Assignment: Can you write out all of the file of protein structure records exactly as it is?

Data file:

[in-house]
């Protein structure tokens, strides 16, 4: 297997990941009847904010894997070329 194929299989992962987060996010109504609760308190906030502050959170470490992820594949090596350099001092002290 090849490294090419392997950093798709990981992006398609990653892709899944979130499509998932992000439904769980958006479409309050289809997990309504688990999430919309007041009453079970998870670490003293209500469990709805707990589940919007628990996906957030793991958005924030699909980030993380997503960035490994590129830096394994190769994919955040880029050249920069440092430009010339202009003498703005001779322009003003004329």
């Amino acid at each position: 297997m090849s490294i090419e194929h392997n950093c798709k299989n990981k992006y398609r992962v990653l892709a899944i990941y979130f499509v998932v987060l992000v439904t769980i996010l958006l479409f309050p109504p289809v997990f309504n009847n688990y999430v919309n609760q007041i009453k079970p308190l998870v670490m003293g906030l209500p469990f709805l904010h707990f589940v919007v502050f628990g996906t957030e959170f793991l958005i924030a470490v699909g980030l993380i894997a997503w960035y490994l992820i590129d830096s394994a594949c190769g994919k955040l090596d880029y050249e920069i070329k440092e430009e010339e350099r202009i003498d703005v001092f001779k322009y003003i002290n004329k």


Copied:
[in-house]
């Protein structure tokens, strides 16, 4: 297997990941009847904010894997070329 194929299989992962987060996010109504609760308190906030502050959170470490992820594949090596350099001092002290 090849490294090419392997950093798709990981992006398609990653892709899944979130499509998932992000439904769980958006479409309050289809997990309504688990999430919309007041009453079970998870670490003293209500469990709805707990589940919007628990996906957030793991958005924030699909980030993380997503960035490994590129830096394994190769994919955040880029050249920069440092430009010339202009003498703005001779322009003003004329």
């Amino acid at each position: 297997m090849s490294i090419e194929h392997n950093c798709k299989n990981k992006y398609r992962v990653l892709a899944i990941y979130f499509v998932v987060l992000v439904t769980i996010l958006l479409f309050p109504p289809v997990f309504n009847n688990y999430v919309n609760q007041i009453k079970p308190l998870v670490m003293g906030l209500p469990f709805l904010h707990f589940v919007v502050f628990g996906t957030e959170f793991l958005i924030a470490v699909g980030l993380i894997a997503w960035y490994l992820i590129d830096s394994a594949c190769g994919k955040l090596d880029y050249e920069i070329k440092e430009e010339e350099r202009i003498d703005v001092f001779k322009y003003i002290n004329k």